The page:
The brain is incredibly intricate. One of the fascinating aspects of the brain is its capability to create new synaptic pathways at any time in one’s life. A significant amount of these pathways are created during one’s first several years of life. The pathways do have the ability to shift, and new synaptic connects can always be created, resulting in new pathways. A simple, non-drug related example of this is teaching oneself a foreign language. The introduction of an unheard, foreign language will be a new experience. Though at birth each individual has the propensity to learn any language he or she is exposed to, one’s brain will develop whatever language he or she most frequently hears.
Areas Of The Brain
The three most widely affected areas of a substance-abused brain are the brain stem, the limbic system, and the cerebral cortex. These three areas are, respectively, responsible for preforming and managing specific functions. When an individual abuses a substance it will interfere with these areas and has the propensity to create, possibly permanent, significant and unhealthy brain alterations.
The brain stem is an area of the brain, located at the base of one’s brain. The brainstem is basically in charge of everything one’s body does to keep it alive. It connects the spinal cord to the large part of the brain (the cerebrum). This allows information regarding everything that goes on below the neck to be transferred to one’s brain. The ingestions of certain drugs, in addition to the quantity and frequency of ingestion will interfere with one’s brain stem’s ability for accurate communication.
The limbic system is the area of one’s brain that holds the reward and pleasure circuit. All individuals are programed to repeat behaviors that create pleasure in one’s body and/or mind. One’s limbic system is typically triggered by life-sustaining activities (i.e. socializing, eating, exercise…etc.). The limbic system is also, however, activated by the ingestion of drugs and/or alcohol. This area of the brain is also liable for one’s own perception of other positive and/or negative emotions. This, in turn, can create irrational emotional responses in drug and/or alcohol addicted individuals.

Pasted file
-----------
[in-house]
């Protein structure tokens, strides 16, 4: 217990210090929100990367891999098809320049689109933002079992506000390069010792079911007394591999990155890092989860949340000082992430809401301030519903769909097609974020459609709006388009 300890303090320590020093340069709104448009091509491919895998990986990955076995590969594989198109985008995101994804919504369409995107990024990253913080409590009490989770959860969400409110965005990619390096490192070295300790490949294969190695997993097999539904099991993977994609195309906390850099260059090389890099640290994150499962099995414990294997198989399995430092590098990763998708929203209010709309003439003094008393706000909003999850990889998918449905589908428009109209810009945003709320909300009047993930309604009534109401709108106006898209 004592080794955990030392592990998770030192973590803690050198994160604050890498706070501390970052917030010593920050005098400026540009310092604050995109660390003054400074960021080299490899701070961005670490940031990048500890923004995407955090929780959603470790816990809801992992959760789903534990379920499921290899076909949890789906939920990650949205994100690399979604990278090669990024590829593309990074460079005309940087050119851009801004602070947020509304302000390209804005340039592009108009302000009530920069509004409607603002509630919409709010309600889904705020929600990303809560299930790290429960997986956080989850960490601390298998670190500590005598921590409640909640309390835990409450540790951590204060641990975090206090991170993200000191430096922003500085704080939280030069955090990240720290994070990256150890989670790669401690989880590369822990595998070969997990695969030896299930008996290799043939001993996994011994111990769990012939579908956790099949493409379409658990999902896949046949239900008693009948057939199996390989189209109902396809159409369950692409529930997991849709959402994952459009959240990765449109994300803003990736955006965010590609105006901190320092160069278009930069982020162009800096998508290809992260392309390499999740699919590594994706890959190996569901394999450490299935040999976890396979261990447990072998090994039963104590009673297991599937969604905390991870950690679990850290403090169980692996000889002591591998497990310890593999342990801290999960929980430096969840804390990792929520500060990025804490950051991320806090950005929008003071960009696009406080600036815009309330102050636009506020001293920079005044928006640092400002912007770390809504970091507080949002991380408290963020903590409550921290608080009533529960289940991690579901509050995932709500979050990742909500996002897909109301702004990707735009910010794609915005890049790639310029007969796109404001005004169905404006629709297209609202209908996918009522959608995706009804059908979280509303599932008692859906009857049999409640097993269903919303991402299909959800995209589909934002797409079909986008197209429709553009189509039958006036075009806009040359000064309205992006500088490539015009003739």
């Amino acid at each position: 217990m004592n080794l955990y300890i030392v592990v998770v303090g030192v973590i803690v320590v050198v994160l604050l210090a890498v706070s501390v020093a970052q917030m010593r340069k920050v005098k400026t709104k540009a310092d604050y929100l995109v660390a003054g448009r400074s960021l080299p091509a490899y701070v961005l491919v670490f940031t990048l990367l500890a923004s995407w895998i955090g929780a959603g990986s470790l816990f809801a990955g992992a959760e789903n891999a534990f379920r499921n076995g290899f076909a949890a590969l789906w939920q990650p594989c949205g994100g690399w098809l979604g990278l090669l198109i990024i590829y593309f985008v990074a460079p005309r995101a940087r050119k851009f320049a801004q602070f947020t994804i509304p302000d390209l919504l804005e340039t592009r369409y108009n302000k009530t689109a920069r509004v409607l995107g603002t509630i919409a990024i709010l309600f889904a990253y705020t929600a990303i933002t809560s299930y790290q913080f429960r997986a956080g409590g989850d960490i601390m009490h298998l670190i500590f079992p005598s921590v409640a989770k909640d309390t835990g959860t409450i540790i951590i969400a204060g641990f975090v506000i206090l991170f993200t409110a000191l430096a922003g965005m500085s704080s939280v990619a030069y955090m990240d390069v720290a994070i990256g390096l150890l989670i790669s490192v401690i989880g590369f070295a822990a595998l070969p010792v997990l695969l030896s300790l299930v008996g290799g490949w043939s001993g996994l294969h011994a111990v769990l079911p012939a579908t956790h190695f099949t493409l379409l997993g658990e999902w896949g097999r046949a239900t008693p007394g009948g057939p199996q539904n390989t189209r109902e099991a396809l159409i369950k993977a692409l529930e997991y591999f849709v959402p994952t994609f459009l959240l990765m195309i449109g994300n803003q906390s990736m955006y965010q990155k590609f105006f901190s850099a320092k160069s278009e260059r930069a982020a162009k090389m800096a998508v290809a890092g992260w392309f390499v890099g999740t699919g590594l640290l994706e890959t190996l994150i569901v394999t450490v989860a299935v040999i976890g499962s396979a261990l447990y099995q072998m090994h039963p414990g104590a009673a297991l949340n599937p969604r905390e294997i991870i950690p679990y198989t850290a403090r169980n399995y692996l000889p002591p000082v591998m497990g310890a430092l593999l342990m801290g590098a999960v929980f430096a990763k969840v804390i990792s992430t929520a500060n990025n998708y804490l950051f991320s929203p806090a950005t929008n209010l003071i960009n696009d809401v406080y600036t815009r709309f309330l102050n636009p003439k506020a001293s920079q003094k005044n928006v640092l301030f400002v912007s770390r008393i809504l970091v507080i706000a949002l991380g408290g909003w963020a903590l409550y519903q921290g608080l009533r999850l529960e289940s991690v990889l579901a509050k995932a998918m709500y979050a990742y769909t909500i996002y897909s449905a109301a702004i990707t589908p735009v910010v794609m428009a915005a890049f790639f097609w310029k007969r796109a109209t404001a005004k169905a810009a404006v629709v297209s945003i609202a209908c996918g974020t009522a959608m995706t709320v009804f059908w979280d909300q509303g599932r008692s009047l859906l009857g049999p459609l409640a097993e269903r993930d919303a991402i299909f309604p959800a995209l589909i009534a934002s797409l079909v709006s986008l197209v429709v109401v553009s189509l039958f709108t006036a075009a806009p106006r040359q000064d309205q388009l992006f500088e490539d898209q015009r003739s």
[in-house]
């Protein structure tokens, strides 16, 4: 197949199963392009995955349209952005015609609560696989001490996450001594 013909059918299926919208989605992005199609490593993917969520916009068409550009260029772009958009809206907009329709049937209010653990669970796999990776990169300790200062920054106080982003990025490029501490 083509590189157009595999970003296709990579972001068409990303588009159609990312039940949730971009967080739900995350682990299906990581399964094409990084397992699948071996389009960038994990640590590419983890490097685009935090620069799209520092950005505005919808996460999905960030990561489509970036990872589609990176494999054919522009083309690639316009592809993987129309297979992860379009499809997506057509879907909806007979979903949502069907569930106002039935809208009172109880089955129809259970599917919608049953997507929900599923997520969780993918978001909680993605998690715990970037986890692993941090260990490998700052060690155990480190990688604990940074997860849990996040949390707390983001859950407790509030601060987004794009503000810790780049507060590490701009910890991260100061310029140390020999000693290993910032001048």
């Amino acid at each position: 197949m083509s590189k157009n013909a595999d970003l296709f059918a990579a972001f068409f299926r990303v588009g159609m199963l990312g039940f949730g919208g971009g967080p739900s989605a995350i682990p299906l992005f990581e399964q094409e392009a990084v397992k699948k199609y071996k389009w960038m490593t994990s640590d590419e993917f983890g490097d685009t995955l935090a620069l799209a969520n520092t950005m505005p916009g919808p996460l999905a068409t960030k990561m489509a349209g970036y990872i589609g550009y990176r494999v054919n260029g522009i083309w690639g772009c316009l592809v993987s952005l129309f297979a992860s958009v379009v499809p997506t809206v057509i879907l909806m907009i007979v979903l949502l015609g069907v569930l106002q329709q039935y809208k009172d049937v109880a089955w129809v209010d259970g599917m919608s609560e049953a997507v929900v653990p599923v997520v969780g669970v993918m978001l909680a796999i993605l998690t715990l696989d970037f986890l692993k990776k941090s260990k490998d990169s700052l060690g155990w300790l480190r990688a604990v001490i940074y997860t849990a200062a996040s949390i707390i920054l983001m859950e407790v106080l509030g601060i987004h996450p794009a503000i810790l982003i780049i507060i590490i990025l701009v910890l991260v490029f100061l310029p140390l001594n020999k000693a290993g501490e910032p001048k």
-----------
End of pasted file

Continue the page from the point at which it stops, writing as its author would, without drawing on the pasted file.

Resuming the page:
The cerebral cortex is the third most affected area of one’s brain when he or she has abused drugs and/or alcohol. This area is actually split up into different sections, each responsible for processing the intake of one’s varied senses. This allows individuals to experience each of the senses: taste, hear, feel and see. Additionally, the forebrain, also known as the frontal cortex, is what allows each individual to have the ability to make decisions. The frontal cortex also is in charge of one’s abilities to process problems through thinking, planning and solving. Due to the fact that this is one of the three most affected areas in individuals who abuse substances, these innate functions will be altered. This can manifest in one’s inability to make sound decisions. This can also shift one’s perception of his or her various senses. An individual abusing drugs, for example, may taste foods differently than he or she experienced when not using drugs.
The brain is an incredibly intricate and complex organ. As previously described, the brain is what regulates one’s basic body functions. It also oversees one’s mental and emotional state. The brain provides one’s ability to process everything that is presented in one’s environment. It is the tool that is utilized to shape one’s thoughts and feel one’s own emotions. Put simply, the brain is one’s own unique machine that acts as one’s motherboard. It is made up of many different areas, each responsible for coordinating and/or performing a specific function. Introducing drugs into this delicate machine, is essentially throwing a wrench into it. Drugs have the propensity to alter important, life-sustaining functions in one’s brain, creating detrimental long-term and/or short-term effects.
Substance use disorder can be a terminal disease. It is imperative for an individual struggling with substance abuse and/or addiction to seek the proper treatment. The detoxification process, the first medical process an addicted individual is required to go through, can be exceedingly dangerous, depending on the abused substance. The toll foreign substances have the propensity to take on both one’s physical body and mind are immense. Support and guidance through treatment will increase the probability of a successful recovery.
Latest posts by Alo House (see all)
- Dialectical Behavior Therapy - February 21, 2018
- Sober Living: A Key Element to Successful Recovery - February 8, 2018
- Inflammatory foods - February 2, 2018